Morgan showpiece draws attention

The Carl J. Murphy Fine Arts Center, with four performing spaces and a museum, could vastly enrich the arts in Baltimore.


November 25, 2001|By Edward Gunts | Edward Gunts,Sun Architecture Critic

Many Marylanders know the cast by heart:

The Meyerhoff is the home of Baltimore's symphony. Center Stage is a regional theater. The Mechanic presents Broadway-style shows, and the Lyric is for opera and touring productions.

The Gilliam isn't yet such a household name, but it has the potential to be.

"The Gilliam" is short for the James H. and Louise Hayley Gilliam Concert Hall. With 2,000 seats, it's the largest of several performing spaces inside the $40 million Carl J. Murphy Fine Arts Center that opens next month on the Morgan State University campus in northeast Baltimore.

University President Earl Richardson will lead a dedication ceremony for the new center at 5 p.m. Dec. 1. After the dedication will be a concert by world-renowned soprano Jessye Norman.

This and other events are expected to draw patrons from around the region -- including many who haven't been to the Morgan campus in years, if ever.

What they will find is a sophisticated center that can be not only a new southern anchor for Morgan's campus but also a vibrant arts magnet for central Maryland. With four performing spaces and a museum under one roof, it has the potential to enhance Baltimore in the same way that the recently opened $130 million Clarice Smith Performing Arts Center in College Park has enriched the cultural life of metropolitan Washington.

"[The Murphy Center] will bring people of all races together where they can be introduced, or re-introduced, to Morgan and to this important part of the city," Richardson said last year.

And Morgan arts students finally have a home worthy of their talents, said Nathan Carter, director of the internationally acclaimed choir.

"When we travel around the world, people think we come from this great facility," Carter said. "Now, our home is catching up with our product. ... We think what we have is as good as anywhere in the country."

For music, theater, art, more

Morgan State is Maryland's most prominent historically black university, with independent doctorate-granting authority. It has more than 6,000 students, of which several hundred are arts majors.

Named for a former publisher of the Afro-American newspaper, the 140,000-square-foot Murphy Center, at 2201 Argonne Drive, was built to house the university's music, theater and art departments, while providing space for community activities and events.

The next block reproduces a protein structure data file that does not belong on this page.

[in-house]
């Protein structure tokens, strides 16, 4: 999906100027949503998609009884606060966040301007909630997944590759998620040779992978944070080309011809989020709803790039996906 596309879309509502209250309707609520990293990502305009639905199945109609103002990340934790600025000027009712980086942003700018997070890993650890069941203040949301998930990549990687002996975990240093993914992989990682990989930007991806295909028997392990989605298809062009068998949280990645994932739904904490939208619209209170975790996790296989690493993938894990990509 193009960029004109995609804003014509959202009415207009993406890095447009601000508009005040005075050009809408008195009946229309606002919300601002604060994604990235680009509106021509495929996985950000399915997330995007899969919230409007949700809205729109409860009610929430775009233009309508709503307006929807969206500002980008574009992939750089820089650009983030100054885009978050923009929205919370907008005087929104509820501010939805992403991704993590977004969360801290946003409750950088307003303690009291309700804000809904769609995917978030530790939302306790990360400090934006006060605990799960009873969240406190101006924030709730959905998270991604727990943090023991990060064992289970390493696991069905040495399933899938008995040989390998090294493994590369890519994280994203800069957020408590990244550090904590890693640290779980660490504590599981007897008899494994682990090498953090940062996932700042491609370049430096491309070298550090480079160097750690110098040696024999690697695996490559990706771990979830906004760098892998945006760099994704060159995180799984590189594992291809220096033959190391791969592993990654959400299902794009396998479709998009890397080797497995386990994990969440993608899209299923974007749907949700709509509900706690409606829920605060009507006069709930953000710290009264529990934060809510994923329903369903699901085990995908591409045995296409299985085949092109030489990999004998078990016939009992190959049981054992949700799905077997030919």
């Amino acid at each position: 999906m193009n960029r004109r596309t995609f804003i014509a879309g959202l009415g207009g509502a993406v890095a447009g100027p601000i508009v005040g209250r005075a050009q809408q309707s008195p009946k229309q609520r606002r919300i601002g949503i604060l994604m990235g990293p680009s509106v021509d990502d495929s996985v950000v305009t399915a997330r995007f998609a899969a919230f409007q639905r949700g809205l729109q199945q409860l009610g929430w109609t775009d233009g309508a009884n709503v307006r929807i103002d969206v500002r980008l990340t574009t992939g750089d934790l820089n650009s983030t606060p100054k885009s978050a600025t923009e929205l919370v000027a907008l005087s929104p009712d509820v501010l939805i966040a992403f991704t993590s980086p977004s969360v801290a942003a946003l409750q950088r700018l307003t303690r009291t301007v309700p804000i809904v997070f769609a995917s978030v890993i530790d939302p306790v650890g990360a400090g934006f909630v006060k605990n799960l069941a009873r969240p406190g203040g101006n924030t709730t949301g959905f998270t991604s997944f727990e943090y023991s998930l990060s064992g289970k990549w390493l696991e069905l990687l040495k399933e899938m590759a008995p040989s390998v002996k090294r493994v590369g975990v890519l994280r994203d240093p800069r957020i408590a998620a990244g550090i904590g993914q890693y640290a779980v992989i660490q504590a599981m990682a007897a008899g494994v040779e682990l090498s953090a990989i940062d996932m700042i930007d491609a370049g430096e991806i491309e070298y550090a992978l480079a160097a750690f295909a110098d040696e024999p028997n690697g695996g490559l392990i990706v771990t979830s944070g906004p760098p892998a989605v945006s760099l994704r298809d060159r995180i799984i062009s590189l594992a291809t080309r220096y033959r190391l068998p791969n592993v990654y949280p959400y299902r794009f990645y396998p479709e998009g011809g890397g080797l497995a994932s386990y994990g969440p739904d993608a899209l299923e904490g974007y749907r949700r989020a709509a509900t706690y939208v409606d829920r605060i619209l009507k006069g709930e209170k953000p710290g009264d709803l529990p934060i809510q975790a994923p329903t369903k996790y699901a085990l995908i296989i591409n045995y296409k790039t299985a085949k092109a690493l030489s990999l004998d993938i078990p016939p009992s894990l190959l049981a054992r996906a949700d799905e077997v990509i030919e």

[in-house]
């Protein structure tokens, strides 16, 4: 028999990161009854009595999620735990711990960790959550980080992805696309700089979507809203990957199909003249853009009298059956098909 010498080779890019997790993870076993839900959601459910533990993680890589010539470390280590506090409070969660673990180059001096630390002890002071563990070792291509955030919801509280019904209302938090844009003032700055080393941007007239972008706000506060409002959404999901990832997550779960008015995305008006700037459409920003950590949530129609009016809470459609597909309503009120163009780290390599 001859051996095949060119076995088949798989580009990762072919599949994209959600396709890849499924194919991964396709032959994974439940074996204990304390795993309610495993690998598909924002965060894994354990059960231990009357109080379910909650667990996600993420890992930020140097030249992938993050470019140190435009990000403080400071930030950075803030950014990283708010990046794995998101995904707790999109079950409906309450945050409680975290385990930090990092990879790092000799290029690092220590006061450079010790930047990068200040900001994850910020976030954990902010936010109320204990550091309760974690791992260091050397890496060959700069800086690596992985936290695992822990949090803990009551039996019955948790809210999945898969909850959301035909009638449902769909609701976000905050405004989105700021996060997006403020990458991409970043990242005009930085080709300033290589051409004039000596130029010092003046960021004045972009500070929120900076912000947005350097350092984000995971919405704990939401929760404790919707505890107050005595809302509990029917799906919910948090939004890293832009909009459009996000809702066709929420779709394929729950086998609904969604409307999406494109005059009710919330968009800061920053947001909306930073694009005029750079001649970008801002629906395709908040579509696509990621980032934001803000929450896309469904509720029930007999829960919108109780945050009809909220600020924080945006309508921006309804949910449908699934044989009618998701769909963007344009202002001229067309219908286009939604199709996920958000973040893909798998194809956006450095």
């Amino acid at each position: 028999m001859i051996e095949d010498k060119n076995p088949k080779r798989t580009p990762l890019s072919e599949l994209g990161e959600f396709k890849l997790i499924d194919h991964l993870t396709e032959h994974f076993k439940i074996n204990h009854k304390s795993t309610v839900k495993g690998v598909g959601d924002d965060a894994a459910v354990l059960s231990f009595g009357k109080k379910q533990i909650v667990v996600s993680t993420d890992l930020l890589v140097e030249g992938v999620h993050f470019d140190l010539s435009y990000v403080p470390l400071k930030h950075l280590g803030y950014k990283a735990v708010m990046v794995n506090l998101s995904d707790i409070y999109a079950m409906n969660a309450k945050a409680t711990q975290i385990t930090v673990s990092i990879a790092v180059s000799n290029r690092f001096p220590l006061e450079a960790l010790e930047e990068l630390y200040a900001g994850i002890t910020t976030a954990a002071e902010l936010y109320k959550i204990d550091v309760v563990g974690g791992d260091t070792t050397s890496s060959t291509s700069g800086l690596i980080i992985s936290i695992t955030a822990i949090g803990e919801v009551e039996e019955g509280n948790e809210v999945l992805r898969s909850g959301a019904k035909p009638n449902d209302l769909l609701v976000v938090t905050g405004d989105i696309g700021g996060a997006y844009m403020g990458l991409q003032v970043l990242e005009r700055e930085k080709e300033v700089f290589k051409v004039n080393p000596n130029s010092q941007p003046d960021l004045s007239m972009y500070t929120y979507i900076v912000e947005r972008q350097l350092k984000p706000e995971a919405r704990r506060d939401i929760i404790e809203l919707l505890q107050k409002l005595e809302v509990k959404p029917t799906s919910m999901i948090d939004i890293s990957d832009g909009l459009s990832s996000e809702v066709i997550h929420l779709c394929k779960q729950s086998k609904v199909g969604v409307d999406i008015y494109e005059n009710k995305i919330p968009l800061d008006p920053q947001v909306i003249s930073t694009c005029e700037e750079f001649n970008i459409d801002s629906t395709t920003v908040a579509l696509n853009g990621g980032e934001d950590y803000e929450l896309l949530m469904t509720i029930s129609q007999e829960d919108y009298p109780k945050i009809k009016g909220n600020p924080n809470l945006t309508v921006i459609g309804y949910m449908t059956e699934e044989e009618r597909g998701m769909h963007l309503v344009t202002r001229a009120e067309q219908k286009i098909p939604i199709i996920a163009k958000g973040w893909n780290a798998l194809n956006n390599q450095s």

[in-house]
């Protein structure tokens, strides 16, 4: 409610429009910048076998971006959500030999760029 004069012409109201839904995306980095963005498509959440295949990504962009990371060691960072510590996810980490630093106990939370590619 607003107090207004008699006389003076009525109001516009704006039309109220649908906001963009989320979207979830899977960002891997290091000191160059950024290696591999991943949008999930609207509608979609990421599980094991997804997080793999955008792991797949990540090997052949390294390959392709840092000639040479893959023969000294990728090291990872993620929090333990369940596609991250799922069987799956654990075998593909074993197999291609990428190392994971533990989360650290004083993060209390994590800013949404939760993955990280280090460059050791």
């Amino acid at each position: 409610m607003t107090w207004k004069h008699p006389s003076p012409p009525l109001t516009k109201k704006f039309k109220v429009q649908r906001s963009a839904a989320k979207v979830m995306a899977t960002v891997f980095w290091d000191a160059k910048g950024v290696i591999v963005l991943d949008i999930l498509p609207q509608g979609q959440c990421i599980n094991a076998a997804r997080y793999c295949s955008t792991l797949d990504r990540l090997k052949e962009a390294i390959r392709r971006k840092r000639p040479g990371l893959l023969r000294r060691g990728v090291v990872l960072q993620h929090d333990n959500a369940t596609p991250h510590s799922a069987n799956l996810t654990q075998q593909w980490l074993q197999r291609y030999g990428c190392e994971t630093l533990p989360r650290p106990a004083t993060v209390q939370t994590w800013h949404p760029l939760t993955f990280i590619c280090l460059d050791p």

It replaces a 1959 building on Hillen Road, also called the Carl J. Murphy Fine Arts Center, that is plagued with physical problems and considered functionally obsolete. It will be razed to make way for a new campus library.

The Murphy Center is the last major building project launched during William Donald Schaefer's eight-year tenure as governor.

To design the center, Morgan hired Allied Architects Inc. Allied is a permanent joint venture between Gaudreau Inc. and BWJ Inc., both of Baltimore. BWJ subsequently went out of business, leaving Gaudreau in charge. Gaudreau's predecessor, Gaudreau and Gaudreau, designed the original Murphy Center. Peter George Associates Inc. of Millbrook, N.Y., was the theater design and acoustical consultant for the new building.

The exterior is an assemblage of geometrical forms that reflect the spaces inside, including the museum on the west side of the entry court with a sweeping glass wall and the large Gilliam Hall with flanking stair towers on the east side. The designers alternated curves with flat surfaces to add visual interest and break down the center's apparent scale. Exterior materials, mostly buff-colored brick and red brick, are compatible with the palette of other buildings on Morgan's campus.

Inside, a gently curving lobby leads directly to the three largest spaces: the Gilliam Concert Hall, the 270-seat Turpin-Lamb Theater and the James E. Lewis Museum of Art. Other spaces can be reached either from this lobby or other levels of the building. The center is fully accessible to the disabled and has 500 off-street parking spaces.

The performing spaces are separated acoustically so the center can schedule simultaneous events, and each has its own architectural character.

The Gilliam Concert Hall is a bright, spare space, with an orchestra level and two balcony levels. Interior surfaces include molded drywall and fluted wood panels. The upholstered seats have generous knee and hip room, and sight lines are unobstructed. For balcony railings, the designers cleverly used glass with minimal reflectivity instead of metal rails that might have blocked views.

Great flexibility

Among the Gilliam's most impressive traits are its stage and stage house, which will boast many of the features on opening day that the Lyric doesn't have after 100 years. The stage is 115 feet wide and 40 feet deep. The roof is seven stories above the stage, providing plenty of room to fly scenery.

Because the hall will be used by both Morgan students and professional groups, it had to be flexible enough to accommodate everything from touring Broadway shows to operas and symphony concerts.

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